We should all be trying to find our happy work.
Robyn Harvey, 2008
In ‘Productive Promises’ local participants and visitors alike collaborated with the artist to create actions around the retail and residential districts of New Brighton testing notions of productivity and work that leads to increased business and personal confidence and happiness.
Every day, against the backdrop of campaigning in an Eastern Suburbs by-election, Harvey headed out with his open group, joined variously by artists, community members and large school groups responding to his call with their ideas. They asked local residents how they could be of help (actions included moving debris off vacant lots and writing to the local councilor), staged ‘Thank You Marches’, provided sun shields and protective circles for visiting politicians and community members, and much more.
Since the quakes in Christchurch people have worked in different creative voluntary ways to help build the city whilst their own situations have remained vulnerable. Harvey’s work playfully explores and emphasises the economic measures of worth other than income. ‘Productive Promises’ explored the potentials of group performance work as public art, playing with collective gestures, physical tasks and offering services to those around with “a productive sense of idiocy”. What was created and how it was shaped was defined not only by what the artists and participants concocted, but the exchanges with those they encountered.
“As the mayor of Reykjavik, Iceland said in his election campaign some years back, ‘we promise to break all our promises’,” commented Harvey in his invitation for participation. “We promise to do this with a useful smile on our faces so that we can be the most helpful art project in our neighborhood.”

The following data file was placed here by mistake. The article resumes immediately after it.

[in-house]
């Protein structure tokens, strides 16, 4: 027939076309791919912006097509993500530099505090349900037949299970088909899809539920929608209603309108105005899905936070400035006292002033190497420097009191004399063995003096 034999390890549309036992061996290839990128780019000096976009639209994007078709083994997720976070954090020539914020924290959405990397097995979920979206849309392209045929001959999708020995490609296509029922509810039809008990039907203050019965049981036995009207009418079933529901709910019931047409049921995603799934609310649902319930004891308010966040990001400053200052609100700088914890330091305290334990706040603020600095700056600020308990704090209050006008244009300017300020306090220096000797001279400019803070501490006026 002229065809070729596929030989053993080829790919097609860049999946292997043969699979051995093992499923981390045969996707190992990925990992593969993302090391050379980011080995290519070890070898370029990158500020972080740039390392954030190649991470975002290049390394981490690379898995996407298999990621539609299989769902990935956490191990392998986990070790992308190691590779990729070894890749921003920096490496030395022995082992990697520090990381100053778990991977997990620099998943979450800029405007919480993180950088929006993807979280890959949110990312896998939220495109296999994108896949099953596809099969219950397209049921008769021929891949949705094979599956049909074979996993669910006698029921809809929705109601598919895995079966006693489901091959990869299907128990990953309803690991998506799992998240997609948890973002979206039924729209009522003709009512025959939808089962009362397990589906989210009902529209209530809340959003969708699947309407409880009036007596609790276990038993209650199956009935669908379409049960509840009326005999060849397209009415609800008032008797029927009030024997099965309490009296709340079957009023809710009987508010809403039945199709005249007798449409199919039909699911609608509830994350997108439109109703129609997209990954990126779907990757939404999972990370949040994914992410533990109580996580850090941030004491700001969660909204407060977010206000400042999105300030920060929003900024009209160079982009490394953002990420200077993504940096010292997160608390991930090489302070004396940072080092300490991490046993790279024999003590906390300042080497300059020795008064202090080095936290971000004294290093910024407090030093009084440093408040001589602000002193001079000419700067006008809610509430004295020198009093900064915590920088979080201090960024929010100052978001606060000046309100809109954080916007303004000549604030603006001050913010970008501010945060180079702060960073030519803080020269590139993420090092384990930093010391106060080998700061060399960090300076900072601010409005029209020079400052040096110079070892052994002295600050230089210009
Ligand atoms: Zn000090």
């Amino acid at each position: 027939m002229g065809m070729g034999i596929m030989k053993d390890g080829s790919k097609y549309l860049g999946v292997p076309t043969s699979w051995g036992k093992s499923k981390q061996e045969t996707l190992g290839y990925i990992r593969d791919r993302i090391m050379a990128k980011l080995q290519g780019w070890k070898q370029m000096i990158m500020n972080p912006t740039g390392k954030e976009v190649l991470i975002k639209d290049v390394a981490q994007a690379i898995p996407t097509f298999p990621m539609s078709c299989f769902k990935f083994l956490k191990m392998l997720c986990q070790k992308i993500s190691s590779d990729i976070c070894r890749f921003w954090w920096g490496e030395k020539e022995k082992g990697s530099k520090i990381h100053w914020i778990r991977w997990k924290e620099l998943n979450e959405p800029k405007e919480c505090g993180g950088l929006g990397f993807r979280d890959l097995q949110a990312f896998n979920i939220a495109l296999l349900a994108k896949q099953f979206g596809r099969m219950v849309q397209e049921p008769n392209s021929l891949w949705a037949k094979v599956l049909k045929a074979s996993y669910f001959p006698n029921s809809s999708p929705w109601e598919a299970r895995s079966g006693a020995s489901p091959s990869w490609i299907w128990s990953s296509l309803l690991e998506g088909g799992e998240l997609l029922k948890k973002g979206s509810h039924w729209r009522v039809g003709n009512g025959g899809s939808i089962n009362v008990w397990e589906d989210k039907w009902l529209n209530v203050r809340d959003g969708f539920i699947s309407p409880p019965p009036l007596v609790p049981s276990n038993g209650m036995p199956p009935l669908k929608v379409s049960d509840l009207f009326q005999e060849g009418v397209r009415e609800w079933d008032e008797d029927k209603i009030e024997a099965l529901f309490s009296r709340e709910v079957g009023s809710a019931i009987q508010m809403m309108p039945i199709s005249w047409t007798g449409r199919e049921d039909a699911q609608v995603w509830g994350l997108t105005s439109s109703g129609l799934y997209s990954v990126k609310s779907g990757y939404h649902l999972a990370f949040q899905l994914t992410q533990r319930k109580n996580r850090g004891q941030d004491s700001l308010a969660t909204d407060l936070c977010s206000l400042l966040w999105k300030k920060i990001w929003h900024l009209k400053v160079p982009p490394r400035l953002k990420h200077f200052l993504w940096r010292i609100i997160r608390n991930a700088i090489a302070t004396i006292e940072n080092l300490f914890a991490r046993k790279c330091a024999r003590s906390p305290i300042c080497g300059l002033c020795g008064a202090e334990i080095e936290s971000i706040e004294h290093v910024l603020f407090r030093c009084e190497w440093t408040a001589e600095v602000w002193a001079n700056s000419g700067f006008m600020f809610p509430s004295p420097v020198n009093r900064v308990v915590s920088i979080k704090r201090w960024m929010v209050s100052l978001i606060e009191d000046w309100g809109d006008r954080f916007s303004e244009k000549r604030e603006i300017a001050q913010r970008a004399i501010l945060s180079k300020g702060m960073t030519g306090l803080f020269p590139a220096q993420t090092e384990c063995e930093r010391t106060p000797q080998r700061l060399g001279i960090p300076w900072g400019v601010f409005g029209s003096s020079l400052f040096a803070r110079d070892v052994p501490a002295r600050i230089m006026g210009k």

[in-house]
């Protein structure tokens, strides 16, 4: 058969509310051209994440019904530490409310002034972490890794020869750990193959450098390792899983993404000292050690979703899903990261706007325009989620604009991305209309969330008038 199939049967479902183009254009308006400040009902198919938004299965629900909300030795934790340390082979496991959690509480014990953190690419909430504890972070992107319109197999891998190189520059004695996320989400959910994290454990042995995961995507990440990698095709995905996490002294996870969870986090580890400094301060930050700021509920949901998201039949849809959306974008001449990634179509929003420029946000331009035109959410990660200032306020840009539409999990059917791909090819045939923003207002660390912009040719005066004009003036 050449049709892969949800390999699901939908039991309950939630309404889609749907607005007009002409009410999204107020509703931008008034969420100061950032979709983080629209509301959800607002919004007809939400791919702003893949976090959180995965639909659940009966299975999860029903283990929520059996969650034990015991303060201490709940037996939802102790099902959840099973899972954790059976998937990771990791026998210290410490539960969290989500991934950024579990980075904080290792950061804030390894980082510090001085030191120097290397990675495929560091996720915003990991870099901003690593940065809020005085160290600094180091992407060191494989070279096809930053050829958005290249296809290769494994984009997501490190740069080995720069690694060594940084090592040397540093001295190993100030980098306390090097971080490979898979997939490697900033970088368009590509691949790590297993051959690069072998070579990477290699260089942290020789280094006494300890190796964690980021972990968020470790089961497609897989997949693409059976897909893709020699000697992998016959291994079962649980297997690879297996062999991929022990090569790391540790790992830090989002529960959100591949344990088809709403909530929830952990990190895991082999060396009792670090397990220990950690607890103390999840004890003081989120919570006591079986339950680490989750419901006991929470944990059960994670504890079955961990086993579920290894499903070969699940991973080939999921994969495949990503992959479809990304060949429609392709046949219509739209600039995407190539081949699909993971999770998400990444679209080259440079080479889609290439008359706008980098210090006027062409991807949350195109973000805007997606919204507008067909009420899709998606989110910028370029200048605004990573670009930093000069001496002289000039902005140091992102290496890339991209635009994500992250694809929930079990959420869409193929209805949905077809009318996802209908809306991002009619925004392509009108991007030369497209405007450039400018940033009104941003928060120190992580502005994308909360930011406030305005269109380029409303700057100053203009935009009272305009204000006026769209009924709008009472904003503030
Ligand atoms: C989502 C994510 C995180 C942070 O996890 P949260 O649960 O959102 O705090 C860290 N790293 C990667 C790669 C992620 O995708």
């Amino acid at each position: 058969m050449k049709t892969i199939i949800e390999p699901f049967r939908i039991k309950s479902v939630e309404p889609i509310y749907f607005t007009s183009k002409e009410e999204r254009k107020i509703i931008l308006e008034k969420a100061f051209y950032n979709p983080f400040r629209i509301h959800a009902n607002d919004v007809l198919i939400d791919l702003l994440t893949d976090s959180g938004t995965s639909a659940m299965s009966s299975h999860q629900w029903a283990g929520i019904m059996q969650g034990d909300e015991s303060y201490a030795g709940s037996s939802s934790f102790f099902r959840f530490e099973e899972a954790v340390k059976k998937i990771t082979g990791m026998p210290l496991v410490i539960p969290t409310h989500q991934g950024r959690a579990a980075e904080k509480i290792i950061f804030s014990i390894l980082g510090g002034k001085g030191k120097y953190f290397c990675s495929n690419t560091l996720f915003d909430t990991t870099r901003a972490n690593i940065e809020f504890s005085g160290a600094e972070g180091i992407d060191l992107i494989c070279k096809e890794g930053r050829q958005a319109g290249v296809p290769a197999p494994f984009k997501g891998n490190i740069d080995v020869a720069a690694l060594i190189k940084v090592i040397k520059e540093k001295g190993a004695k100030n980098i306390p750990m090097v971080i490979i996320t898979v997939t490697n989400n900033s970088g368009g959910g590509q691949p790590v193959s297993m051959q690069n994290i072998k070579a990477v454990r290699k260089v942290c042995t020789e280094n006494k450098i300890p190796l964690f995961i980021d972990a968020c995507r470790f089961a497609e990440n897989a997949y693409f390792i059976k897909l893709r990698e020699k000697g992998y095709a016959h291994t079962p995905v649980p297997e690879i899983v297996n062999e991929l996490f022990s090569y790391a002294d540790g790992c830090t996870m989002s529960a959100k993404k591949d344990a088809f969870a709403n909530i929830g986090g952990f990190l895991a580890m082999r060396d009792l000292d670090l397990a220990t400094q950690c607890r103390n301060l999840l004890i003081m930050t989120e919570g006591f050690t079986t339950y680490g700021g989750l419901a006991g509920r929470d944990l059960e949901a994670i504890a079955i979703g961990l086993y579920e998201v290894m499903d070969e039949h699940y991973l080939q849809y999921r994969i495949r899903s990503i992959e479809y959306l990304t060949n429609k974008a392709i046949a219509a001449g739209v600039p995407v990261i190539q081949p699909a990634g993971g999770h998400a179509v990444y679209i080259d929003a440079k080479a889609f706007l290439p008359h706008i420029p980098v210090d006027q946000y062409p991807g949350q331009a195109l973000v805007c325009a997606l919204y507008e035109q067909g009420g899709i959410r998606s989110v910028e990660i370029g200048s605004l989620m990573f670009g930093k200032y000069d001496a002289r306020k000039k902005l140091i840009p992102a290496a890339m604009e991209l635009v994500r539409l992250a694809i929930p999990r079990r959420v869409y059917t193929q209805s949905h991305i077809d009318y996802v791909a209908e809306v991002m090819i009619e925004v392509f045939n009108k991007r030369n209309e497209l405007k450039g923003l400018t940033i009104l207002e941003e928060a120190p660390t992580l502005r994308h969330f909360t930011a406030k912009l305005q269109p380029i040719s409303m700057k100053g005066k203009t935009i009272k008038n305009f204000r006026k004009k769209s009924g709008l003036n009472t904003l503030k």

‘Productive Promises’ came off the back of the 2012 ‘Productive Bodies’ project curated by Letting Space as part of the New Zealand International Festival of the Arts and in association with City Gallery Wellington. An essay on that work by Emma Willis can be found on the Letting Space website.
Mark Harvey’s practices are conceptually and often dialogue driven, testing out notions of endurance with constructions of idiocy, seriousness and deadpan humour. His practice draws from both his visual arts and contemporary dance background. He has recently shown in a range of international contexts such as Political Climate Wrestle in the 55th Venice Biennale in Visual Arts (2013), Working the room (Trendheim Kunstmuseum, Trendheim, 2012), Outlet (Action Attraction, Hamburg, 2013, and Oxford Art Factory, Sydney, 2012), Work! (Luleå Cultural Centre with Johaness Blomqvist, Luleå, 2012), and the Lie down series (Zagreb, and St Paul St, Auckland, 2009). He recently completed a PhD at AUT in the School of Art and Design in performance art/choreographic live art practice, and he is currently a Senior Lecturer in National Institute of Creative Arts and Industries at The University of Auckland.
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